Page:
This month, the Federal Trade Commission (“FTC”) issued a revised version of “Endorsement Guides: What People Are Asking,” a series of questions and answers pertaining to the conduct of “influencers,” that is, anyone who endorses a product or service. The basic premise of the Endorsement Guides is that, if there exists a material connection between the influencer who is endorsing the product and the company that is marketing the product (e.g.,… More
Tag Archives: False Advertising
Advertising can take many forms, including statements about a company’s products on websites and social media platforms. A wrong step can result in serious consequences, including legal challenges from competitors, consumers, the Federal Trade Commission, and other regulatory agencies.
Watch this webinar to learn how you can protect your company against legal challenges based on its advertising practices. You will also learn what options are available if your competitors are making false or misleading statements in their advertisements.… More
Earth Day is coming up on April 22, which means that a lot of consumers are going to be reminded to think green, and to buy green. What if your company is looking to access this vast market of environmentally-minded shoppers, but your product or service isn’t really that environmentally conscious? Can you just go ahead and label yourself “Green” anyway? Who’s gonna notice?
Court Issues Temporary Restraining Order Against Invention Patenting and Promotion Company for Unfair and Deceptive Trade Practices
There are many businesses focused on helping inventors develop and monetize their ideas. There are companies that, for instance, help people seek patents on their inventions, license their inventions, turn their ideas into tangible products, and promote those products. World Patent Marketing in Florida bills itself as one of those companies. But according to a complaint filed by the Federal Trade Commission this month,… More
If you’re interested in garbage, the crass objectification of male celebrities, or both – or if you consider the two roughly equivalent – have I got a false advertising case for you! Despite their “Don’t Get Mad; Get Glad” tagline, the makers of Glad trash bags got pretty mad at a recent advertising campaign launched by their competitor, Hefty. So mad, in fact, that they filed a complaint with the National Advertising Division (NAD) of the Better Business Bureau.… More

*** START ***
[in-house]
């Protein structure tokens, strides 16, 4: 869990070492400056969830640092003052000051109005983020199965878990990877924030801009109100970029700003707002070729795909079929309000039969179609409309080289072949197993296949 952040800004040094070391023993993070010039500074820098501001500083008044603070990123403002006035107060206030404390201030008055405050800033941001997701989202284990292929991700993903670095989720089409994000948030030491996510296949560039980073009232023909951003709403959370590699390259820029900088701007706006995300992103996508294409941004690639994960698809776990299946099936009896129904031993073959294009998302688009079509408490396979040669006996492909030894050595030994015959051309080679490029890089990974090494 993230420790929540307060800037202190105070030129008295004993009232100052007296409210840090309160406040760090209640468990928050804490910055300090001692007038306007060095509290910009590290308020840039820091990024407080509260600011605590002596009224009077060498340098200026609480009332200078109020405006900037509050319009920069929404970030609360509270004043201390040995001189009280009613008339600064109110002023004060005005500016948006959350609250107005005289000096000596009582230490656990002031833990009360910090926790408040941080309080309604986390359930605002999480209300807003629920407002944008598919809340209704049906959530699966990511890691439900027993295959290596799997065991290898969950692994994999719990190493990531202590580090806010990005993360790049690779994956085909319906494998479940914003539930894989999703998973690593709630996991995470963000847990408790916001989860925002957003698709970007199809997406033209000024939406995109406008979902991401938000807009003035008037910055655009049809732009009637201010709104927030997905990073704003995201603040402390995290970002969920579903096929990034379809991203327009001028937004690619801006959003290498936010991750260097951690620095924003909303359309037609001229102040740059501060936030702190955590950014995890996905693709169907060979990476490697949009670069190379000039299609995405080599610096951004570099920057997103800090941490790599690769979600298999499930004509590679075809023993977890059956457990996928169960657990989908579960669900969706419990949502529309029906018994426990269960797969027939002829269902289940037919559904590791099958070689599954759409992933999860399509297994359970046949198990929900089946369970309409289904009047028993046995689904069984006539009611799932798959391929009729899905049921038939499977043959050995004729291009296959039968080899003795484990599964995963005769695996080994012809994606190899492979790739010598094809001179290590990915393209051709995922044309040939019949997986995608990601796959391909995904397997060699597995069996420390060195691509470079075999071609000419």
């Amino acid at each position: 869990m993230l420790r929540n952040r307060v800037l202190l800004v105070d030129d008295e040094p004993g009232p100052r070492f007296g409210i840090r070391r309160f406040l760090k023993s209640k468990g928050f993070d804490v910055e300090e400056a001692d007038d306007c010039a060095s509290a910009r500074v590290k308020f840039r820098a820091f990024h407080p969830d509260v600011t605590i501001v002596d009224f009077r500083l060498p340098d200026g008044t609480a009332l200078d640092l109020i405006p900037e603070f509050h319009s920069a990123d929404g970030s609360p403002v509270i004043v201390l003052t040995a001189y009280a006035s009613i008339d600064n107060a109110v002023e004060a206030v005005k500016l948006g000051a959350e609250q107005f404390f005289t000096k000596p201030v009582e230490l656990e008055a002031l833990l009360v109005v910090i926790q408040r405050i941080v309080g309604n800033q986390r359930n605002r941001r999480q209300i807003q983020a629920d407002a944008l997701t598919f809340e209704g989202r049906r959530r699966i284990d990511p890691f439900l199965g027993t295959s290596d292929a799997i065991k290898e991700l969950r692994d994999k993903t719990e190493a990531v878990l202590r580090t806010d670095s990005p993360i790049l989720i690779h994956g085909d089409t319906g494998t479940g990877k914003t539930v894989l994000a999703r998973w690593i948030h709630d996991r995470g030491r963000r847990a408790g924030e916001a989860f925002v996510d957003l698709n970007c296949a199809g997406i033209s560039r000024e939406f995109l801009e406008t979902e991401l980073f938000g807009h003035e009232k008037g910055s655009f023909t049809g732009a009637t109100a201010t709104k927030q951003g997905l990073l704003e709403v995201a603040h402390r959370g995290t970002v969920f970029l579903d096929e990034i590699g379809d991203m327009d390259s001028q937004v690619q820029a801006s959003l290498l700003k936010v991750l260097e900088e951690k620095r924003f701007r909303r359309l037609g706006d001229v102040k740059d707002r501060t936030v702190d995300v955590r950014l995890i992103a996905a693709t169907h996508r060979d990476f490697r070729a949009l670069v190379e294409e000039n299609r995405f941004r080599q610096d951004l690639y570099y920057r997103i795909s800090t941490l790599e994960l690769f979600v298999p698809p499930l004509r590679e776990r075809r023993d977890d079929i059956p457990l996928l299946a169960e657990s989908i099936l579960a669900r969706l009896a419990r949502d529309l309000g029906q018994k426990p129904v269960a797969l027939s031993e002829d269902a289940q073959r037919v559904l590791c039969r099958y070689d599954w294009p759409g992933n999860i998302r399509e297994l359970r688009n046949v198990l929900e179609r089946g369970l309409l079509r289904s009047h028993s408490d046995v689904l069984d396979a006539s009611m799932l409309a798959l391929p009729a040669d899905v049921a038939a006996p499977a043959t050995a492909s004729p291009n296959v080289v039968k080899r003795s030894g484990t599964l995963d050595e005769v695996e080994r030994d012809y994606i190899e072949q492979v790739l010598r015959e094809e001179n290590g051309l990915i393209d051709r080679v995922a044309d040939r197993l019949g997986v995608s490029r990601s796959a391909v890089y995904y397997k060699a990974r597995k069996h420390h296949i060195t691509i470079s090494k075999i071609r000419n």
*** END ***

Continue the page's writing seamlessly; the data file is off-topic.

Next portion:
I May Not Be Able To Pronounce Acai But I Know It Doesn’t Burn Fat Cells: 5 Recent Over-the-Top Weight Loss Advertising Claims And How The Federal Trade Commission Responded
Some say “ah-sigh;” I say “ah-kai;” but apparently the proper pronunciation of “acai” — the so-called super berry — is actually “ah-sigh-ee.” Who knew? Acai berries are native to the Amazon rainforest and have been hailed by marketers as offering a slew of health benefits, including massive weight loss. Unfortunately, according to various consumer advocacy groups like the Center for Science in the Public Interest,… More
Trademark and Copyright Law Blog Co-Editor David Kluft to Speak on Intellectual Property and Social Media Law
David Kluft, co-editor of the Trademark and Copyright Law Blog and Intellectual Property partner at Foley Hoag LLP, will be speaking at the 19th Annual New England Intellectual Property Law Conference. The conference, sponsored by Massachusetts Continuing Legal Education, will take place beginning at 12:30pm on June 23, 2016 at the MCLE Conference Center, Ten Winter Place in Boston. … More
Corporate Defendants Find a Safe Harbor from Unfair Competition Claims in California Transparency Litigation
A District Court judge in California has dismissed a complaint against Nestlé USA Inc. and Nestlé Purina Petcare Co. (together “Nestlé”) which argued that the company was obligated to inform consumers that seafood in its catfood products may have been sourced from forced labor. Plaintiffs alleged violations of the California Unfair Competition Law, the Legal Remedies Act, and the California False Advertising Law.
A recent opinion from the Western District of Virginia sets forth a useful framework for analyzing a variety of Lanham Act claims based on false commercial speech uttered in social media.
A recent decision resolving an advertising dispute between Campbell Soup Company and Tropicana Products, Inc. reinforced what we know to be empirically true: simply claiming to be the “best” really doesn’t mean much at all. See Tropicana Products, Inc., NAD Case Report No. 5610 (July 3, 2013). It’s usually just hyperbole, a tool in the advertiser’s toolbox too vague to put a competitor at a disadvantage,… More
The Supreme Court has recently agreed to hear argument in Lexmark v. Static Control that will strike at the very heart of false advertising jurisprudence by asking who is allowed to bring false advertising claims. The Lanham Act states that such claims may be brought “by any person who believes that he or she is or is likely to be damaged by” an alleged misrepresentation “in commercial advertising or promotion.” Courts have varied in interpreting that language to determine exactly who is an appropriate plaintiff.… More
Dot Com Disclosures 2.0: FTC Updates Online Disclosure Guidelines to Address Changes in Digital Advertising
Nearly thirteen years after issuing guidelines governing online advertising, the Federal Trade Commission (“FTC”) recently updated its so-called Dot Com Disclosures to take account of the many changes to the online world that have occurred over those intervening years. Whereas most digital advertising thirteen years ago was popping up or scrolling across our computer screens, today’s digital advertising is far more integrated into our online culture—whether as email offers to invitation-only flash sales (“50% off;… More